Rico Suter's blog.
 

Each C# developer knows the drill: Each method parameter has to be validated against null values, wrong value ranges or other contract constraints. When also validating using Code Contracts, the resulting code may take up most of the method body:

public void Foo(object a, string b)
{
    Contract.Requires(a != null);
    Contract.Requires(b != null);
    Contract.Requires(b != string.Empty);

    if (a != null)
        throw new ArgumentNullException("a");
    if (string.IsNullOrEmpty(b))
        throw new ArgumentNullException("b");

    ...
}

Note: When Code Contracts runtime validation is enabled, the call to Requires may throw an exception and the own code for throwing an ArgumentNullException is not needed. However, often the runtime validation is disabled and I still want that the exception is thrown - this is why there is the redundant code.

The previous code can be reduced using the EndContractBlock method. I still think it is a little bit too long:

public void Foo(object a, string b)
{
    if (a != null)
        throw new ArgumentNullException("a");
    if (string.IsNullOrEmpty(b))
        throw new ArgumentNullException("b");

    Contract.EndContractBlock();

    ...
}

This is why I created extension methods which reduces the code further to the following, elegant calls:

public void Foo(object a, string b)
{
    a.CheckNotNull(nameof(a));
    b.CheckNotNullOrEmpty(nameof(b));

    ...
}

These extension method invocations support Code Contracts, throw ArgumentExceptions and are inlined to avoid performance problems. In the sample code I use the nameof operator which will be available in C# 6 - when compiling with earlier C# versions you should use hard-coded strings for optimal performance.

Let’s have a look at one of the extension methods:

public static class CodeContractExtensions
{
    [ContractAbbreviator]
    [DebuggerStepThrough]
    [MethodImpl(MethodImplOptions.AggressiveInlining)]
    public static void CheckNotNull([ValidatedNotNullAttribute] this object value,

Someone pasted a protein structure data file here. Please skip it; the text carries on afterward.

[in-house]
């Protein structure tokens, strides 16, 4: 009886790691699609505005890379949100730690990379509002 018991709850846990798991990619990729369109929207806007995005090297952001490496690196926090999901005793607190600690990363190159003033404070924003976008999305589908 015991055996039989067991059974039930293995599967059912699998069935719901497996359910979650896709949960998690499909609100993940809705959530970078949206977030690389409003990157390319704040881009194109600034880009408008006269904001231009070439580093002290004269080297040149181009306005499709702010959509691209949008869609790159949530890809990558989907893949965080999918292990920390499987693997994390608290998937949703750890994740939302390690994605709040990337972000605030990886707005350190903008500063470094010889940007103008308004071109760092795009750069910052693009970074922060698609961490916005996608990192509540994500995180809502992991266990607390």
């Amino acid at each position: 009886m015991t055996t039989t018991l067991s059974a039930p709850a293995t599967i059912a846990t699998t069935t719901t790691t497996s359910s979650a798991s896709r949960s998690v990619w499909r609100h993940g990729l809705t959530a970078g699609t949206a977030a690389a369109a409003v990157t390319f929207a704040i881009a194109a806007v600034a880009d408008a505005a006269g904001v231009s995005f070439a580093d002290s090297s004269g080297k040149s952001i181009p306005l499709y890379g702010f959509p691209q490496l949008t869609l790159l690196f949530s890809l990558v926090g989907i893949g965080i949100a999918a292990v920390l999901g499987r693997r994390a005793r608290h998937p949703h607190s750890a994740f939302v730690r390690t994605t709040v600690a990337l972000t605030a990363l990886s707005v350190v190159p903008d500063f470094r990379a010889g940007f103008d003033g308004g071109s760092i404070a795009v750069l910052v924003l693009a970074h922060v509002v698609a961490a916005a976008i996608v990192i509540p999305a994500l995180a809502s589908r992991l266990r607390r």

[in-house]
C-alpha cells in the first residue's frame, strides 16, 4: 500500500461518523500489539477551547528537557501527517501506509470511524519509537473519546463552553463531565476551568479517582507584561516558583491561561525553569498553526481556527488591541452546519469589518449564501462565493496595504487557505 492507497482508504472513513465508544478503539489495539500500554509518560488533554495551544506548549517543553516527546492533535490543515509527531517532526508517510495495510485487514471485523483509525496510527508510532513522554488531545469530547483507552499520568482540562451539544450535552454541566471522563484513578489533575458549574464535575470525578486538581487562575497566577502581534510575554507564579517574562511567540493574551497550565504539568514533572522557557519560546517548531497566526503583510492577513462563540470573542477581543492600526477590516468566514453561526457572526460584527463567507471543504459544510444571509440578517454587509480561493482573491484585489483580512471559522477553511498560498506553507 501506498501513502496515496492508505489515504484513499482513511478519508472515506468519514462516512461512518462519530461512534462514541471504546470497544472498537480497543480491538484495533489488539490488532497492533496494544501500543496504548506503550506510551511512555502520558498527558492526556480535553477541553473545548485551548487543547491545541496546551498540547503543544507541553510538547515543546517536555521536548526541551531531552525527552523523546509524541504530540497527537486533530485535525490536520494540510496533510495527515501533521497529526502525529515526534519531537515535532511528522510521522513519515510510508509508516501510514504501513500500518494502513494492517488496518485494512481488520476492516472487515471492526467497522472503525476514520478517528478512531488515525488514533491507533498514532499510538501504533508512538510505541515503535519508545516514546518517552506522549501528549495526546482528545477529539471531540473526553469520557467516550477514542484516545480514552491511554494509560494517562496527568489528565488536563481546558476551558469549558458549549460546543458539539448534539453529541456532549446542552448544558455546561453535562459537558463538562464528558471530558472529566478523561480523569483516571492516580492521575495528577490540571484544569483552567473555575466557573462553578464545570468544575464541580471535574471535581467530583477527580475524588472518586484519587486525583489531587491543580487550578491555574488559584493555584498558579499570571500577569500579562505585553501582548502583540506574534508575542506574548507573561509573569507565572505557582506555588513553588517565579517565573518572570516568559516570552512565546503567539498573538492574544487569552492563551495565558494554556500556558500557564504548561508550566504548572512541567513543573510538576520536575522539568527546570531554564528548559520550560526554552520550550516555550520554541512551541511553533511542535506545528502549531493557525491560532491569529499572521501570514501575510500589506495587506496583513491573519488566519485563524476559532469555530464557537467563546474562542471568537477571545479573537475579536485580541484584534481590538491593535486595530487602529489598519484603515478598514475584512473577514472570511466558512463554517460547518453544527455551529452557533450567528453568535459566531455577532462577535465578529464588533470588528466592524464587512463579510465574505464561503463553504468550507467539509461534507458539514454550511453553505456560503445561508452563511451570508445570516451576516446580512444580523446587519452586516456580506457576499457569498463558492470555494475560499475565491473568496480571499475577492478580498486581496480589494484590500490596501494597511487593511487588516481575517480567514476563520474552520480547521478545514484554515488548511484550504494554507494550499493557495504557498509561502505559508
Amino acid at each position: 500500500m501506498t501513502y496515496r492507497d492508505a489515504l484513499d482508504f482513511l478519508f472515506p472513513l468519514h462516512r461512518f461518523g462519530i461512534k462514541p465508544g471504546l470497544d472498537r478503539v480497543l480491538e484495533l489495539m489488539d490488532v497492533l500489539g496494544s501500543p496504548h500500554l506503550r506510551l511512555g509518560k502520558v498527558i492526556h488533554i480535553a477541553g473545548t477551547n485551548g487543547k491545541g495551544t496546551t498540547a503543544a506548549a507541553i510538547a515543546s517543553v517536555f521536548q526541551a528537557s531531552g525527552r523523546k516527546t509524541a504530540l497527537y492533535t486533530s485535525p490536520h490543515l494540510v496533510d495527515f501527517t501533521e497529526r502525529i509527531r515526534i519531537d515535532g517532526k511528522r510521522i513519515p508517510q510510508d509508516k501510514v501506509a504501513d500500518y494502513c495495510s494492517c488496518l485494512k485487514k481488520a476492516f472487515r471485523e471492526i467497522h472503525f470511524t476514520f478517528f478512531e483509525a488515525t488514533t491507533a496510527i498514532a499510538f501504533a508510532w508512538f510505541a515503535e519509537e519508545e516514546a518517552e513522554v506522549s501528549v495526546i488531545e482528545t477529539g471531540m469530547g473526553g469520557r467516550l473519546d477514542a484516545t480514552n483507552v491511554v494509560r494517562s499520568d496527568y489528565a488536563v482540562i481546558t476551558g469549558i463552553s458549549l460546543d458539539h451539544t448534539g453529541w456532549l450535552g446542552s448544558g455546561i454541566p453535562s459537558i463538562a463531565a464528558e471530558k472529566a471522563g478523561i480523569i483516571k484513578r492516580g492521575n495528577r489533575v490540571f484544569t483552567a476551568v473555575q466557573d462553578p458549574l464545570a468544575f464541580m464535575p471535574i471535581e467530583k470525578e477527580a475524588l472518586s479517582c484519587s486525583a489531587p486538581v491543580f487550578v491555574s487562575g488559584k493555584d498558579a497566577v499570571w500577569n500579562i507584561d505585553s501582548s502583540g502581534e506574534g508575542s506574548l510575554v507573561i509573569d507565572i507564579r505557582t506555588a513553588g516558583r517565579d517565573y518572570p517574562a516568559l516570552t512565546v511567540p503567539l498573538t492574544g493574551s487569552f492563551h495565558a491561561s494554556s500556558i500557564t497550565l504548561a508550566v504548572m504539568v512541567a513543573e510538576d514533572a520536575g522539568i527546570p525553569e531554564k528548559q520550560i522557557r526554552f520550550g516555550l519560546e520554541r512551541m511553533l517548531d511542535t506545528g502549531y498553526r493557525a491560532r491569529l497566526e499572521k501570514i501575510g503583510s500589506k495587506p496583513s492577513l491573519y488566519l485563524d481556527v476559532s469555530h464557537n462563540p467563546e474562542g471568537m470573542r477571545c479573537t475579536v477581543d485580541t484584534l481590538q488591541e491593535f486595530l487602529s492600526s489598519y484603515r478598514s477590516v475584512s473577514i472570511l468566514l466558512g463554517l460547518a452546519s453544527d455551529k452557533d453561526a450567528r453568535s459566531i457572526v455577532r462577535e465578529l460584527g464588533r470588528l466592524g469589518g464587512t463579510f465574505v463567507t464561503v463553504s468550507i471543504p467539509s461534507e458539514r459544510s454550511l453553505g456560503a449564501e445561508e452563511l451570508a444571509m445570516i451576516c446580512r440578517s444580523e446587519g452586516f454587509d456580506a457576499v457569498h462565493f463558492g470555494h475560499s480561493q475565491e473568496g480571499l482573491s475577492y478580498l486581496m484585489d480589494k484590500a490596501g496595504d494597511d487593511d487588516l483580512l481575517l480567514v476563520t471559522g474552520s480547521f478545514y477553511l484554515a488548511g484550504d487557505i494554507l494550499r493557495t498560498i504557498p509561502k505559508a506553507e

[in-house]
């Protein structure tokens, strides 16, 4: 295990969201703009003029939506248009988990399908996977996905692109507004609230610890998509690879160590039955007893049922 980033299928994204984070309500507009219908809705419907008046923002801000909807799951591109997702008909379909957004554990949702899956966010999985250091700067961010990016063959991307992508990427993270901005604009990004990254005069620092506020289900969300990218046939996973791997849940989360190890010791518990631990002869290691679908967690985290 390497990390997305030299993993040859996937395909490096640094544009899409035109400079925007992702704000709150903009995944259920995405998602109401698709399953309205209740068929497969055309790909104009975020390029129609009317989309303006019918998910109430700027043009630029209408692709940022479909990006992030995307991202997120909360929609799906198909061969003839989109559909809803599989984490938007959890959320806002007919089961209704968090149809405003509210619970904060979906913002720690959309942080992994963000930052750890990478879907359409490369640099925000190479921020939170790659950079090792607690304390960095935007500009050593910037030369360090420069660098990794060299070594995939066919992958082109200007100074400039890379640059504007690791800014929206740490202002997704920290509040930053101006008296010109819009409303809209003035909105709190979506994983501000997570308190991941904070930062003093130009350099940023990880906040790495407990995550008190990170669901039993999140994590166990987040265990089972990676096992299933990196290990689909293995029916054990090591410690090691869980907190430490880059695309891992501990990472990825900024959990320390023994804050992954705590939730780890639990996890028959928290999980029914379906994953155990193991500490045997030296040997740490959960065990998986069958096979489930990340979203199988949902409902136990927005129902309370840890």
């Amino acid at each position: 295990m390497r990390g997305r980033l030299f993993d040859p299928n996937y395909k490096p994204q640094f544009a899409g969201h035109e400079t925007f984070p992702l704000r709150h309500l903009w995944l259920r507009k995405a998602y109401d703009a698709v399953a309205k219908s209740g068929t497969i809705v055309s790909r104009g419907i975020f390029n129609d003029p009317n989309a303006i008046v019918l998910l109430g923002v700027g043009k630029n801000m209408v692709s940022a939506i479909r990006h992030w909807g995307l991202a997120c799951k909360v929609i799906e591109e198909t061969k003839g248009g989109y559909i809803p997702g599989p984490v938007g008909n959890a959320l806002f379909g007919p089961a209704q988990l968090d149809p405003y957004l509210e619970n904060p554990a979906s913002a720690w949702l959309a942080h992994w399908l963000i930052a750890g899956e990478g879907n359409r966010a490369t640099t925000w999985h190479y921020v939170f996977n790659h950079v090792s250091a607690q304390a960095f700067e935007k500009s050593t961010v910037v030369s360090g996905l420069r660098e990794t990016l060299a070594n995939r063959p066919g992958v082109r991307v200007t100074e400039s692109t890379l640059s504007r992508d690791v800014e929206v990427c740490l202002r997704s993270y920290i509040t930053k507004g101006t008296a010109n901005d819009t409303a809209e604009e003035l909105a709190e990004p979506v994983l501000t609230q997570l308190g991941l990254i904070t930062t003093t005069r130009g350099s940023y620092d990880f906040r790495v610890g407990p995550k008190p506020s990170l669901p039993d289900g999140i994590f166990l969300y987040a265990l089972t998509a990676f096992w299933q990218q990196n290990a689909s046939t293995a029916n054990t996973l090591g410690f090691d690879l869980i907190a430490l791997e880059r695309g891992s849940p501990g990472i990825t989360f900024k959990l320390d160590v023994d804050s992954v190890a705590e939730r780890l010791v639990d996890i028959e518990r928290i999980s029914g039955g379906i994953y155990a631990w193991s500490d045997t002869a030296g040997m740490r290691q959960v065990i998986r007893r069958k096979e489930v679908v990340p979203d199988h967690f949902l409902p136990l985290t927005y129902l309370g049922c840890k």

string parameterName)
    {
        Contract.Requires<ArgumentNullException>(value != null, 
            "The value '" + parameterName + "' cannot be null. ");

        if (value == null)
            throw new ArgumentNullException(parameterName);
    }

    ...

    [AttributeUsage(AttributeTargets.Parameter, AllowMultiple = false)]
    public sealed class ValidatedNotNullAttribute : Attribute
    {
    }
}

The most important part here is the ContractAbbreviatorAttribute: This attribute defines that the contained Code Contracts are “copied” to the calling site and applied there. The DebuggerStepThroughAttribute tells the debugger not to break inside the method but on the call site if an exception is thrown. The MethodImplAttribute with the AggressiveInlining option instructs the compiler to inline the method if possible. To avoid FxCop warnings, the value parameter is decorated with a ValidatedNotNullAttribute which disables the static validation of the parameter. The content of the extension method looks the same as the original code sample…

I think the usage of these extension methods produce very readable code. What do you think about this approach to method parameter validation?

Source code

The full source code of the extension class can be found here:



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